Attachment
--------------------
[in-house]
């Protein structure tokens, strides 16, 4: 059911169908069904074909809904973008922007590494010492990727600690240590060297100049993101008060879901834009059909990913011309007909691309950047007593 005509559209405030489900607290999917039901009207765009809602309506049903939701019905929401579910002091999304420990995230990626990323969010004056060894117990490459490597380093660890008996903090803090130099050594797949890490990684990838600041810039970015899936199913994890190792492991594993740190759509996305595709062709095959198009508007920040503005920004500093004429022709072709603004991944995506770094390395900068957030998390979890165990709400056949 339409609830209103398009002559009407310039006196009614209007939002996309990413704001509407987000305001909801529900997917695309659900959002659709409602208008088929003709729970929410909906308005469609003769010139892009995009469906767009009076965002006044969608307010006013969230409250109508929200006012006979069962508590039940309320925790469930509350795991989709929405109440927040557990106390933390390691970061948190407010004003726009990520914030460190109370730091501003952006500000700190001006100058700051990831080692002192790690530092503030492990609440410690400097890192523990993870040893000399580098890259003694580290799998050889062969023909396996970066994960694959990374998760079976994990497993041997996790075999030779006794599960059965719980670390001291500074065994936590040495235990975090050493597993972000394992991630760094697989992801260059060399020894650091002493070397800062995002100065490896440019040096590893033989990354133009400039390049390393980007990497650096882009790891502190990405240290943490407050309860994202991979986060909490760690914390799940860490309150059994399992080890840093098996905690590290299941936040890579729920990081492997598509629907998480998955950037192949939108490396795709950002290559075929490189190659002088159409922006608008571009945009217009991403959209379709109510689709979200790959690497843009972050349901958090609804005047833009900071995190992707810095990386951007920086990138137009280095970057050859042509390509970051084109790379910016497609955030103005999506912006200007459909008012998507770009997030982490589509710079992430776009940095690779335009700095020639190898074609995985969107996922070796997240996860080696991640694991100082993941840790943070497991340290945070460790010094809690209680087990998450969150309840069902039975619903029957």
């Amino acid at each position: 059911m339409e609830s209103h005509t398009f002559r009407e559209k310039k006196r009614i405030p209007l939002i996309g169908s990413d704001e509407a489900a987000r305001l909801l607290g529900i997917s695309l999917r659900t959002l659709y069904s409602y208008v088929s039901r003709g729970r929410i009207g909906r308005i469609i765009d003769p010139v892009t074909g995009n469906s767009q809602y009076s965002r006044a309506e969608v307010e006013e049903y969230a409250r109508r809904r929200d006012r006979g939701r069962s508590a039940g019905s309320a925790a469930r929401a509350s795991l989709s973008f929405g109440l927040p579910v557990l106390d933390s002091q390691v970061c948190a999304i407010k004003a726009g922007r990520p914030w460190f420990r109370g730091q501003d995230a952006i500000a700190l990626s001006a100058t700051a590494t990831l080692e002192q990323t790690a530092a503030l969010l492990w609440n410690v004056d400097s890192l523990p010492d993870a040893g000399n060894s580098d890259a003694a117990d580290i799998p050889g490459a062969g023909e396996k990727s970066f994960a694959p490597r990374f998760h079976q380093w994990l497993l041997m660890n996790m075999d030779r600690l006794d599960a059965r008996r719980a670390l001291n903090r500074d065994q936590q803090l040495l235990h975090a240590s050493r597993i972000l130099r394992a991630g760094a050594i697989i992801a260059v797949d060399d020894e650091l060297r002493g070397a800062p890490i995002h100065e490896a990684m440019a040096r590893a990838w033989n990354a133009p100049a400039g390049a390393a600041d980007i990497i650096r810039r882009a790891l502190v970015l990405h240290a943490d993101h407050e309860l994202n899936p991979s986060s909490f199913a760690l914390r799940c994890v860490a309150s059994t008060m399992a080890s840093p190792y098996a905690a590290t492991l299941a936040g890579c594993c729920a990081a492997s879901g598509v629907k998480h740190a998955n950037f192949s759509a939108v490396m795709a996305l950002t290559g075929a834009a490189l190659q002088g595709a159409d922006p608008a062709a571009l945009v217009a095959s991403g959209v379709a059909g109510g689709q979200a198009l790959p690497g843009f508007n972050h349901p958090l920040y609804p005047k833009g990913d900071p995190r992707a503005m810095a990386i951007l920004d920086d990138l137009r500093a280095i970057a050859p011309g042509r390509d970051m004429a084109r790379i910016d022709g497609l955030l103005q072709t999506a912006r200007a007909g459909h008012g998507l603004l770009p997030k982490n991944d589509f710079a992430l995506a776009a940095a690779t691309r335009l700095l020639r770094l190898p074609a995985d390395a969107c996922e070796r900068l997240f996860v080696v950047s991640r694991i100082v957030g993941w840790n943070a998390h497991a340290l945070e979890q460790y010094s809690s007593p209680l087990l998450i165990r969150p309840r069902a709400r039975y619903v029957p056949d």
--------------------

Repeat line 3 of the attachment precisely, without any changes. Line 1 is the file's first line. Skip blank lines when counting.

């Amino acid at each position: 059911m339409e609830s209103h005509t398009f002559r009407e559209k310039k006196r009614i405030p209007l939002i996309g169908s990413d704001e509407a489900a987000r305001l909801l607290g529900i997917s695309l999917r659900t959002l659709y069904s409602y208008v088929s039901r003709g729970r929410i009207g909906r308005i469609i765009d003769p010139v892009t074909g995009n469906s767009q809602y009076s965002r006044a309506e969608v307010e006013e049903y969230a409250r109508r809904r929200d006012r006979g939701r069962s508590a039940g019905s309320a925790a469930r929401a509350s795991l989709s973008f929405g109440l927040p579910v557990l106390d933390s002091q390691v970061c948190a999304i407010k004003a726009g922007r990520p914030w460190f420990r109370g730091q501003d995230a952006i500000a700190l990626s001006a100058t700051a590494t990831l080692e002192q990323t790690a530092a503030l969010l492990w609440n410690v004056d400097s890192l523990p010492d993870a040893g000399n060894s580098d890259a003694a117990d580290i799998p050889g490459a062969g023909e396996k990727s970066f994960a694959p490597r990374f998760h079976q380093w994990l497993l041997m660890n996790m075999d030779r600690l006794d599960a059965r008996r719980a670390l001291n903090r500074d065994q936590q803090l040495l235990h975090a240590s050493r597993i972000l130099r394992a991630g760094a050594i697989i992801a260059v797949d060399d020894e650091l060297r002493g070397a800062p890490i995002h100065e490896a990684m440019a040096r590893a990838w033989n990354a133009p100049a400039g390049a390393a600041d980007i990497i650096r810039r882009a790891l502190v970015l990405h240290a943490d993101h407050e309860l994202n899936p991979s986060s909490f199913a760690l914390r799940c994890v860490a309150s059994t008060m399992a080890s840093p190792y098996a905690a590290t492991l299941a936040g890579c594993c729920a990081a492997s879901g598509v629907k998480h740190a998955n950037f192949s759509a939108v490396m795709a996305l950002t290559g075929a834009a490189l190659q002088g595709a159409d922006p608008a062709a571009l945009v217009a095959s991403g959209v379709a059909g109510g689709q979200a198009l790959p690497g843009f508007n972050h349901p958090l920040y609804p005047k833009g990913d900071p995190r992707a503005m810095a990386i951007l920004d920086d990138l137009r500093a280095i970057a050859p011309g042509r390509d970051m004429a084109r790379i910016d022709g497609l955030l103005q072709t999506a912006r200007a007909g459909h008012g998507l603004l770009p997030k982490n991944d589509f710079a992430l995506a776009a940095a690779t691309r335009l700095l020639r770094l190898p074609a995985d390395a969107c996922e070796r900068l997240f996860v080696v950047s991640r694991i100082v957030g993941w840790n943070a998390h497991a340290l945070e979890q460790y010094s809690s007593p209680l087990l998450i165990r969150p309840r069902a709400r039975y619903v029957p056949d």